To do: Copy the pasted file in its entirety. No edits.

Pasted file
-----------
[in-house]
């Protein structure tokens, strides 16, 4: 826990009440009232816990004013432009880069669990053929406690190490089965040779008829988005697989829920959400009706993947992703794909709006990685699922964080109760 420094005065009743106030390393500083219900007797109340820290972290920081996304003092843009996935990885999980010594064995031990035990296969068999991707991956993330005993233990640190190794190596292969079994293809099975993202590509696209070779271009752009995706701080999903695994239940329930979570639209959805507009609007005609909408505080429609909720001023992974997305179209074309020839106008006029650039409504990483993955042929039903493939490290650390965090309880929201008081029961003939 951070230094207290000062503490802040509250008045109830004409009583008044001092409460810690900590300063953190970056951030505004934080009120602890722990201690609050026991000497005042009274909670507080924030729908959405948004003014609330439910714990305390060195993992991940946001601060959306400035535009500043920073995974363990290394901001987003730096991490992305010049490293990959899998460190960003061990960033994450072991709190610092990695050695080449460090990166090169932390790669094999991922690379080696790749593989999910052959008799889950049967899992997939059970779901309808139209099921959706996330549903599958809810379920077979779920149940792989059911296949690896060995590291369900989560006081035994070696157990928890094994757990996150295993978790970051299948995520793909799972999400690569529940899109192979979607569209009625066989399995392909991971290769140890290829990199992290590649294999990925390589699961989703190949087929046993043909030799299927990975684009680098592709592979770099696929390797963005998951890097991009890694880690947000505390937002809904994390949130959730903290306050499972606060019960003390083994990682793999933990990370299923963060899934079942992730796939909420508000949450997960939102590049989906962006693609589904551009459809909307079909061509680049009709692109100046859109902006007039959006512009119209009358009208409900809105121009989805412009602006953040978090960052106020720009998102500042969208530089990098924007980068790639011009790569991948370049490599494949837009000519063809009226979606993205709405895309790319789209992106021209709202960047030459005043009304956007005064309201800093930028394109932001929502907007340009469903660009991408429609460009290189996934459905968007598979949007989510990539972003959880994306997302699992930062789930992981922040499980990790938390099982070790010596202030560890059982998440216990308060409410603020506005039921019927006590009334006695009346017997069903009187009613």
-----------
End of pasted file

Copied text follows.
[in-house]
């Protein structure tokens, strides 16, 4: 826990009440009232816990004013432009880069669990053929406690190490089965040779008829988005697989829920959400009706993947992703794909709006990685699922964080109760 420094005065009743106030390393500083219900007797109340820290972290920081996304003092843009996935990885999980010594064995031990035990296969068999991707991956993330005993233990640190190794190596292969079994293809099975993202590509696209070779271009752009995706701080999903695994239940329930979570639209959805507009609007005609909408505080429609909720001023992974997305179209074309020839106008006029650039409504990483993955042929039903493939490290650390965090309880929201008081029961003939 951070230094207290000062503490802040509250008045109830004409009583008044001092409460810690900590300063953190970056951030505004934080009120602890722990201690609050026991000497005042009274909670507080924030729908959405948004003014609330439910714990305390060195993992991940946001601060959306400035535009500043920073995974363990290394901001987003730096991490992305010049490293990959899998460190960003061990960033994450072991709190610092990695050695080449460090990166090169932390790669094999991922690379080696790749593989999910052959008799889950049967899992997939059970779901309808139209099921959706996330549903599958809810379920077979779920149940792989059911296949690896060995590291369900989560006081035994070696157990928890094994757990996150295993978790970051299948995520793909799972999400690569529940899109192979979607569209009625066989399995392909991971290769140890290829990199992290590649294999990925390589699961989703190949087929046993043909030799299927990975684009680098592709592979770099696929390797963005998951890097991009890694880690947000505390937002809904994390949130959730903290306050499972606060019960003390083994990682793999933990990370299923963060899934079942992730796939909420508000949450997960939102590049989906962006693609589904551009459809909307079909061509680049009709692109100046859109902006007039959006512009119209009358009208409900809105121009989805412009602006953040978090960052106020720009998102500042969208530089990098924007980068790639011009790569991948370049490599494949837009000519063809009226979606993205709405895309790319789209992106021209709202960047030459005043009304956007005064309201800093930028394109932001929502907007340009469903660009991408429609460009290189996934459905968007598979949007989510990539972003959880994306997302699992930062789930992981922040499980990790938390099982070790010596202030560890059982998440216990308060409410603020506005039921019927006590009334006695009346017997069903009187009613």